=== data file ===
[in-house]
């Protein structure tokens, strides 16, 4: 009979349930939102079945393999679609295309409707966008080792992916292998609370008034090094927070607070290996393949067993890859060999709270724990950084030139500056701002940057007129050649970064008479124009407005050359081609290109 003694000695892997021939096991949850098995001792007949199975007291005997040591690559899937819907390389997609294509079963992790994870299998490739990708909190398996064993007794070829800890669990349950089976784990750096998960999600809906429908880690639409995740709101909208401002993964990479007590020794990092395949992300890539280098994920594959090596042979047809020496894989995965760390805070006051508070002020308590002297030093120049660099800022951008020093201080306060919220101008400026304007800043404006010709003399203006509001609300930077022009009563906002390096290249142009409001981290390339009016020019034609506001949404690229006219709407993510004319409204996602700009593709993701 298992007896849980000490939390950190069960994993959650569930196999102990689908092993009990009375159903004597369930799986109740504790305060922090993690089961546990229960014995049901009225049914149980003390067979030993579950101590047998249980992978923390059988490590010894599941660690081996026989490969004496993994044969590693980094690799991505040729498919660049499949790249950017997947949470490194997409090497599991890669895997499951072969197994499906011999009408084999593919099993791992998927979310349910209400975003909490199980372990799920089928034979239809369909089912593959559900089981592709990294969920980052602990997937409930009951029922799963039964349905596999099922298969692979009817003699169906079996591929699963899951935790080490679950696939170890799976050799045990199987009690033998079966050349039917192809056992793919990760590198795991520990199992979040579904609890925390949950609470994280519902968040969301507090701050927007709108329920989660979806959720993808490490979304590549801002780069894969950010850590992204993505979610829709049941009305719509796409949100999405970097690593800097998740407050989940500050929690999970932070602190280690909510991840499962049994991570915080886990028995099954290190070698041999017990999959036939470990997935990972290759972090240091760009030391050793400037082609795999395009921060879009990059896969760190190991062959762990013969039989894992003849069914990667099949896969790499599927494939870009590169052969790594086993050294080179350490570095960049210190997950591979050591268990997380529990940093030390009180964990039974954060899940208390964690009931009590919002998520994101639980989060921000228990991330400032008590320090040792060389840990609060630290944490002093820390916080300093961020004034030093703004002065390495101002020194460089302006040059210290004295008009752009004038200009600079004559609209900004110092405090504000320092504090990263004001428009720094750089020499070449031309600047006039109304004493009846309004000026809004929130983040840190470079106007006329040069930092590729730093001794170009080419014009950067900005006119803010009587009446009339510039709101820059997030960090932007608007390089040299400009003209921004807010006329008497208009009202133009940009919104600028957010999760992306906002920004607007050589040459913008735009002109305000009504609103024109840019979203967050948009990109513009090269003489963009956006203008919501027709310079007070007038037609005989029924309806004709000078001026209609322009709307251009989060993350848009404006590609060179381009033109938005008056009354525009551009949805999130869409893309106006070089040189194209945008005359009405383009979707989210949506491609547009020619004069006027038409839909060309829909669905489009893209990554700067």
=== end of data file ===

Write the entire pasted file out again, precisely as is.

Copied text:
[in-house]
């Protein structure tokens, strides 16, 4: 009979349930939102079945393999679609295309409707966008080792992916292998609370008034090094927070607070290996393949067993890859060999709270724990950084030139500056701002940057007129050649970064008479124009407005050359081609290109 003694000695892997021939096991949850098995001792007949199975007291005997040591690559899937819907390389997609294509079963992790994870299998490739990708909190398996064993007794070829800890669990349950089976784990750096998960999600809906429908880690639409995740709101909208401002993964990479007590020794990092395949992300890539280098994920594959090596042979047809020496894989995965760390805070006051508070002020308590002297030093120049660099800022951008020093201080306060919220101008400026304007800043404006010709003399203006509001609300930077022009009563906002390096290249142009409001981290390339009016020019034609506001949404690229006219709407993510004319409204996602700009593709993701 298992007896849980000490939390950190069960994993959650569930196999102990689908092993009990009375159903004597369930799986109740504790305060922090993690089961546990229960014995049901009225049914149980003390067979030993579950101590047998249980992978923390059988490590010894599941660690081996026989490969004496993994044969590693980094690799991505040729498919660049499949790249950017997947949470490194997409090497599991890669895997499951072969197994499906011999009408084999593919099993791992998927979310349910209400975003909490199980372990799920089928034979239809369909089912593959559900089981592709990294969920980052602990997937409930009951029922799963039964349905596999099922298969692979009817003699169906079996591929699963899951935790080490679950696939170890799976050799045990199987009690033998079966050349039917192809056992793919990760590198795991520990199992979040579904609890925390949950609470994280519902968040969301507090701050927007709108329920989660979806959720993808490490979304590549801002780069894969950010850590992204993505979610829709049941009305719509796409949100999405970097690593800097998740407050989940500050929690999970932070602190280690909510991840499962049994991570915080886990028995099954290190070698041999017990999959036939470990997935990972290759972090240091760009030391050793400037082609795999395009921060879009990059896969760190190991062959762990013969039989894992003849069914990667099949896969790499599927494939870009590169052969790594086993050294080179350490570095960049210190997950591979050591268990997380529990940093030390009180964990039974954060899940208390964690009931009590919002998520994101639980989060921000228990991330400032008590320090040792060389840990609060630290944490002093820390916080300093961020004034030093703004002065390495101002020194460089302006040059210290004295008009752009004038200009600079004559609209900004110092405090504000320092504090990263004001428009720094750089020499070449031309600047006039109304004493009846309004000026809004929130983040840190470079106007006329040069930092590729730093001794170009080419014009950067900005006119803010009587009446009339510039709101820059997030960090932007608007390089040299400009003209921004807010006329008497208009009202133009940009919104600028957010999760992306906002920004607007050589040459913008735009002109305000009504609103024109840019979203967050948009990109513009090269003489963009956006203008919501027709310079007070007038037609005989029924309806004709000078001026209609322009709307251009989060993350848009404006590609060179381009033109938005008056009354525009551009949805999130869409893309106006070089040189194209945008005359009405383009979707989210949506491609547009020619004069006027038409839909060309829909669905489009893209990554700067």